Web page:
# Determining and Calculating pH

- Page ID
- 1292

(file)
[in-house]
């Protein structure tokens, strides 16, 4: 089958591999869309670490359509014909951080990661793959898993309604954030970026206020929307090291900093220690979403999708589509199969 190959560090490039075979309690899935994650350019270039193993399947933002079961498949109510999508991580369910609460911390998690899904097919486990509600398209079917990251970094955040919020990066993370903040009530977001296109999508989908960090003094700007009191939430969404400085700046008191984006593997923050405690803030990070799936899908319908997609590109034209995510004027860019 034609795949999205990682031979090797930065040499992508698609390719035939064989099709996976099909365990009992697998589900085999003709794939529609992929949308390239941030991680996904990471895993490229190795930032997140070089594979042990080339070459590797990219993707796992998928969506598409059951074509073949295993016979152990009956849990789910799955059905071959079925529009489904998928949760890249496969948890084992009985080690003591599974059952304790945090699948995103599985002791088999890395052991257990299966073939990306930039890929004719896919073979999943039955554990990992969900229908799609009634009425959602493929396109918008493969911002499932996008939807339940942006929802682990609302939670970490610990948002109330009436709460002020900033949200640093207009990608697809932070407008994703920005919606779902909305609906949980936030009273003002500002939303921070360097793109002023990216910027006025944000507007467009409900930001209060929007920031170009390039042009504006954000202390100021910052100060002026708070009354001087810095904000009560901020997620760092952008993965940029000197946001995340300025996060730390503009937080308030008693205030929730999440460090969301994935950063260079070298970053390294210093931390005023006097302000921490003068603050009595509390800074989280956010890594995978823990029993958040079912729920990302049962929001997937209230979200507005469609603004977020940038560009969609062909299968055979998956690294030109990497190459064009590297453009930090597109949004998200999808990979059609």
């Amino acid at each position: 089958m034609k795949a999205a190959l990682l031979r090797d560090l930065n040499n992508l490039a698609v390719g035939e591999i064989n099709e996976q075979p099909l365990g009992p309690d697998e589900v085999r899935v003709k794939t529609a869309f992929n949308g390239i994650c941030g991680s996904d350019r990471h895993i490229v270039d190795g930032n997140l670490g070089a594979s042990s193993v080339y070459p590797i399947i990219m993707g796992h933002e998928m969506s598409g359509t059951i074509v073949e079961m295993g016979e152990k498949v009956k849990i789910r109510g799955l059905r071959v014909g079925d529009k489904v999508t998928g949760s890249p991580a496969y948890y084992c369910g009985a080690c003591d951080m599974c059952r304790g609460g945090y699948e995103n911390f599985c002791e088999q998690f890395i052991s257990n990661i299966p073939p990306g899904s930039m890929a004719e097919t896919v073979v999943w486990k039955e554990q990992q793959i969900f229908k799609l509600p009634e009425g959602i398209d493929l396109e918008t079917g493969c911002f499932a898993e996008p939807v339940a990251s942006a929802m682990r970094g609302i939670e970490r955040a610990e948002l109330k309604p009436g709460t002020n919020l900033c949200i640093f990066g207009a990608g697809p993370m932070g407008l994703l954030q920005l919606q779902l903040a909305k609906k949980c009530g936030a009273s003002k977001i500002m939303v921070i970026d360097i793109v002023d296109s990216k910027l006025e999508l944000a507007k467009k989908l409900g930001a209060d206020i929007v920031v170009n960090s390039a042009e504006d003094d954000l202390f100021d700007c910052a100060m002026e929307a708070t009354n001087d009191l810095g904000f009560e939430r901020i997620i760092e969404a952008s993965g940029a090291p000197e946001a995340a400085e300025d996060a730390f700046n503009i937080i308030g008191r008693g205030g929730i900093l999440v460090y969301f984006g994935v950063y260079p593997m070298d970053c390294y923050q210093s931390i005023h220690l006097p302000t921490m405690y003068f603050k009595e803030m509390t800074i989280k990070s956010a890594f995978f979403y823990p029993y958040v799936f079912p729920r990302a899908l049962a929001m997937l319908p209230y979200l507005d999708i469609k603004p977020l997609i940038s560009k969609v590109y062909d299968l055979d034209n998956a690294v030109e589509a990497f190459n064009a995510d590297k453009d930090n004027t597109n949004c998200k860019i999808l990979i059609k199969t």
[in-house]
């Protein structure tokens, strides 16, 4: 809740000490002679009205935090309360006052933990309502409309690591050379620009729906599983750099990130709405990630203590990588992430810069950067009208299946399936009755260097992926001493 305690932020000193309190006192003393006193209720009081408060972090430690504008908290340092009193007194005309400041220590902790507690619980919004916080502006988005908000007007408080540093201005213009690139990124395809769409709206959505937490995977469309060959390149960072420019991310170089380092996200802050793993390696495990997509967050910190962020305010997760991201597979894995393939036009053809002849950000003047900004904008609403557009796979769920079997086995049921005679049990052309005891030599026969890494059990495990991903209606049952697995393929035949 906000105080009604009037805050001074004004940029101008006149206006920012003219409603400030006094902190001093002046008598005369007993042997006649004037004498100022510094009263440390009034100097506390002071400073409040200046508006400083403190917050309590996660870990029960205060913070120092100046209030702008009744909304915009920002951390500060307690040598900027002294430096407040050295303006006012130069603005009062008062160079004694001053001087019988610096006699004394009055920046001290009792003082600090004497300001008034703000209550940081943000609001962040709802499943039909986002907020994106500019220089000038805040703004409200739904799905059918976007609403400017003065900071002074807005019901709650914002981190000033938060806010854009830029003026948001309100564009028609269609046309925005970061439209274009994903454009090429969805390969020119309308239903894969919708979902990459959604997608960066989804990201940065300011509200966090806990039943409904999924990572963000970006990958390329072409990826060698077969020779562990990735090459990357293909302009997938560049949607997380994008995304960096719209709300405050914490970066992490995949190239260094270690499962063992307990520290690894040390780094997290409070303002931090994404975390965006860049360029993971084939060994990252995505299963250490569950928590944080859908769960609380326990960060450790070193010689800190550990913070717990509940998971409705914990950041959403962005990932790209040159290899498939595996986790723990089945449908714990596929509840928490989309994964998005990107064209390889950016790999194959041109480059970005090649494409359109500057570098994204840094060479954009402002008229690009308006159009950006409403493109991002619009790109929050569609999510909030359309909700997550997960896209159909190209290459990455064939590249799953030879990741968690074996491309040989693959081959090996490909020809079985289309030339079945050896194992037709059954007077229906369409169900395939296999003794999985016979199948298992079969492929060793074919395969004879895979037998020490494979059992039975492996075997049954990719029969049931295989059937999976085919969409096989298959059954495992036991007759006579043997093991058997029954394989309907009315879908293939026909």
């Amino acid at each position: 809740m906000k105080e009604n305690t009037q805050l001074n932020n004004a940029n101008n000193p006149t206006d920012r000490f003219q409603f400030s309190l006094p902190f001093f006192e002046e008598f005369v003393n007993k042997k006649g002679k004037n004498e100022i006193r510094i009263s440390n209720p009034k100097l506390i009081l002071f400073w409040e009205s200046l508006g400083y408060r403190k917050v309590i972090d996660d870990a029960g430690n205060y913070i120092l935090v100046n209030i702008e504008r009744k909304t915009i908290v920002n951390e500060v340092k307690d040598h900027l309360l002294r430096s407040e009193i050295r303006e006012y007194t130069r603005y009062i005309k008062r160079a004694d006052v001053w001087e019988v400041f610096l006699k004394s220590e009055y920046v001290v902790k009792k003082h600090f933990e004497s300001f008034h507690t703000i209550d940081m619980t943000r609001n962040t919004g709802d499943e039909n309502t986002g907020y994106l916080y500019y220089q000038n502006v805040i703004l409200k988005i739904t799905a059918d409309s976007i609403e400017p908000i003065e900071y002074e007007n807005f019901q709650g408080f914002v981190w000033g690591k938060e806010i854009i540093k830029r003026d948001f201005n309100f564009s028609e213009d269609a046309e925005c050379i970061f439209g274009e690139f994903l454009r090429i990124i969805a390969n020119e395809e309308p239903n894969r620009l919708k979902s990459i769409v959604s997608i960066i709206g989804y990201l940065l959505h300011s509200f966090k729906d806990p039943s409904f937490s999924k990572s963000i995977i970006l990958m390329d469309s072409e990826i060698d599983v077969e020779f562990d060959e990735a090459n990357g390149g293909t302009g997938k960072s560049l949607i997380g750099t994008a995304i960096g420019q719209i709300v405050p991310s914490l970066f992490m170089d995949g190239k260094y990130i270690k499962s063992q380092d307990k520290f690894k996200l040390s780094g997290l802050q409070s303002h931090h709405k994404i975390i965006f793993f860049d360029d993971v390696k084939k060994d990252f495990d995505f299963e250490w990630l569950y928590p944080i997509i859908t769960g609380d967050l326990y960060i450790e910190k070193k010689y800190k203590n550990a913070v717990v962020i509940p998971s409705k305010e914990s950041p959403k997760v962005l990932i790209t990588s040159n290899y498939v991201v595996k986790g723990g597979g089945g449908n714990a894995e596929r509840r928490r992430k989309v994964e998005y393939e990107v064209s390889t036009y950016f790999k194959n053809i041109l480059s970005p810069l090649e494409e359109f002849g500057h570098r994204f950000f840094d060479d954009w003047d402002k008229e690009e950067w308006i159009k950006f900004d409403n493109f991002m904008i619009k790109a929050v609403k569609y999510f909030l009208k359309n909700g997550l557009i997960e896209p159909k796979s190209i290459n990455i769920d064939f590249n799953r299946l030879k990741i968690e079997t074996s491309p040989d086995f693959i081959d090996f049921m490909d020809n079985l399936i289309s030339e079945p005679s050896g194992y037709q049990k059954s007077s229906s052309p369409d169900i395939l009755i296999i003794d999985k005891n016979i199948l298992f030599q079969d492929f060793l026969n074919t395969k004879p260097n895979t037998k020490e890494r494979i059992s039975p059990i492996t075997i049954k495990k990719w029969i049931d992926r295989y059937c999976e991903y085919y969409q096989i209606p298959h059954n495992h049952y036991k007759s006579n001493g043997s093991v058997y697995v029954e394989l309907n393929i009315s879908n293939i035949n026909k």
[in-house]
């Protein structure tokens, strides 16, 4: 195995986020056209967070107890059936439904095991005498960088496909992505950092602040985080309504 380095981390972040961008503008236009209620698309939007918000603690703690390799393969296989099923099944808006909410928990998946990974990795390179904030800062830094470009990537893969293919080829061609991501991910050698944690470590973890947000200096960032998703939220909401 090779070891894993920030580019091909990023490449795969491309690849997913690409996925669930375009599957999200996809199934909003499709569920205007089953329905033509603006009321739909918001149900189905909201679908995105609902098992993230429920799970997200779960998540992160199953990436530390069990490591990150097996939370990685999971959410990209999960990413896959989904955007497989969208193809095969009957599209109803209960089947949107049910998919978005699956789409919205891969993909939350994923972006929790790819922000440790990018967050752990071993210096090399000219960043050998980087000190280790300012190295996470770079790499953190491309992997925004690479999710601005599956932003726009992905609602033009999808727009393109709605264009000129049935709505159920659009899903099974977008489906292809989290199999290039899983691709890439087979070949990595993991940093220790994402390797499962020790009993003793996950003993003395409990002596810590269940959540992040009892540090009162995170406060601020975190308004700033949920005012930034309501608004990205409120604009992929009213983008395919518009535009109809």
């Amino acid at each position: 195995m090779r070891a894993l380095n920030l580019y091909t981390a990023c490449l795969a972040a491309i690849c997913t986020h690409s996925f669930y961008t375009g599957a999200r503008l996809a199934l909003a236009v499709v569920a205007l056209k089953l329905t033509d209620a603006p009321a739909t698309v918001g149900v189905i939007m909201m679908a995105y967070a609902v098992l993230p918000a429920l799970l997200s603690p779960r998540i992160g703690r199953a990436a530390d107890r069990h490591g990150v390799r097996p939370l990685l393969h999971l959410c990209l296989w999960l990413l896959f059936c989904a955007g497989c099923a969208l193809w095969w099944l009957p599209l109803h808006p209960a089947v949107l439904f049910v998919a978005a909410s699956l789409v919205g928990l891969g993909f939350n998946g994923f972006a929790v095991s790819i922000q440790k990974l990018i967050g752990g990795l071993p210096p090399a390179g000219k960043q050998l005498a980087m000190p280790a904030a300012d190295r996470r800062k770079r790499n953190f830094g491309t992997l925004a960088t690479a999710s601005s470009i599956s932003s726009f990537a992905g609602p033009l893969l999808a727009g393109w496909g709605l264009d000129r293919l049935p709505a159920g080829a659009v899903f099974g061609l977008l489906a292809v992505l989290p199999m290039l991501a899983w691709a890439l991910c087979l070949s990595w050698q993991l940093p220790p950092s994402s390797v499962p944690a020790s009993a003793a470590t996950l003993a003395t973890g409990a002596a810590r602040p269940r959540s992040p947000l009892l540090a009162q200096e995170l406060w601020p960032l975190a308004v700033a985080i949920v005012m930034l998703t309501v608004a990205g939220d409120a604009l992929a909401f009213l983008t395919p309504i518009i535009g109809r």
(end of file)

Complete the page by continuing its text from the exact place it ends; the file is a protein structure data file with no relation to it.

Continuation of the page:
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\(\newcommand{\avec}{\mathbf a}\) \(\newcommand{\bvec}{\mathbf b}\) \(\newcommand{\cvec}{\mathbf c}\) \(\newcommand{\dvec}{\mathbf d}\) \(\newcommand{\dtil}{\widetilde{\mathbf d}}\) \(\newcommand{\evec}{\mathbf e}\) \(\newcommand{\fvec}{\mathbf f}\) \(\newcommand{\nvec}{\mathbf n}\) \(\newcommand{\pvec}{\mathbf p}\) \(\newcommand{\qvec}{\mathbf q}\) \(\newcommand{\svec}{\mathbf s}\) \(\newcommand{\tvec}{\mathbf t}\) \(\newcommand{\uvec}{\mathbf u}\) \(\newcommand{\vvec}{\mathbf v}\) \(\newcommand{\wvec}{\mathbf w}\) \(\newcommand{\xvec}{\mathbf x}\) \(\newcommand{\yvec}{\mathbf y}\) \(\newcommand{\zvec}{\mathbf z}\) \(\newcommand{\rvec}{\mathbf r}\) \(\newcommand{\mvec}{\mathbf m}\) \(\newcommand{\zerovec}{\mathbf 0}\) \(\newcommand{\onevec}{\mathbf 1}\) \(\newcommand{\real}{\mathbb R}\) \(\newcommand{\twovec}[2]{\left[\begin{array}{r}#1 \\ #2 \end{array}\right]}\) \(\newcommand{\ctwovec}[2]{\left[\begin{array}{c}#1 \\ #2 \end{array}\right]}\) \(\newcommand{\threevec}[3]{\left[\begin{array}{r}#1 \\ #2 \\ #3 \end{array}\right]}\) \(\newcommand{\cthreevec}[3]{\left[\begin{array}{c}#1 \\ #2 \\ #3 \end{array}\right]}\) \(\newcommand{\fourvec}[4]{\left[\begin{array}{r}#1 \\ #2 \\ #3 \\ #4 \end{array}\right]}\) \(\newcommand{\cfourvec}[4]{\left[\begin{array}{c}#1 \\ #2 \\ #3 \\ #4 \end{array}\right]}\) \(\newcommand{\fivevec}[5]{\left[\begin{array}{r}#1 \\ #2 \\ #3 \\ #4 \\ #5 \\ \end{array}\right]}\) \(\newcommand{\cfivevec}[5]{\left[\begin{array}{c}#1 \\ #2 \\ #3 \\ #4 \\ #5 \\ \end{array}\right]}\) \(\newcommand{\mattwo}[4]{\left[\begin{array}{rr}#1 \amp #2 \\ #3 \amp #4 \\ \end{array}\right]}\) \(\newcommand{\laspan}[1]{\text{Span}\{#1\}}\) \(\newcommand{\bcal}{\cal B}\) \(\newcommand{\ccal}{\cal C}\) \(\newcommand{\scal}{\cal S}\) \(\newcommand{\wcal}{\cal W}\) \(\newcommand{\ecal}{\cal E}\) \(\newcommand{\coords}[2]{\left\{#1\right\}_{#2}}\) \(\newcommand{\gray}[1]{\color{gray}{#1}}\) \(\newcommand{\lgray}[1]{\color{lightgray}{#1}}\) \(\newcommand{\rank}{\operatorname{rank}}\) \(\newcommand{\row}{\text{Row}}\) \(\newcommand{\col}{\text{Col}}\) \(\renewcommand{\row}{\text{Row}}\) \(\newcommand{\nul}{\text{Nul}}\) \(\newcommand{\var}{\text{Var}}\) \(\newcommand{\corr}{\text{corr}}\) \(\newcommand{\len}[1]{\left|#1\right|}\) \(\newcommand{\bbar}{\overline{\bvec}}\) \(\newcommand{\bhat}{\widehat{\bvec}}\) \(\newcommand{\bperp}{\bvec^\perp}\) \(\newcommand{\xhat}{\widehat{\xvec}}\) \(\newcommand{\vhat}{\widehat{\vvec}}\) \(\newcommand{\uhat}{\widehat{\uvec}}\) \(\newcommand{\what}{\widehat{\wvec}}\) \(\newcommand{\Sighat}{\widehat{\Sigma}}\) \(\newcommand{\lt}{<}\) \(\newcommand{\gt}{>}\) \(\newcommand{\amp}{&}\) \(\definecolor{fillinmathshade}{gray}{0.9}\)The pH of an aqueous solution is the measure of how acidic or basic it is. The pH of an aqueous solution can be determined and calculated by using the concentration of hydronium ion concentration in the solution.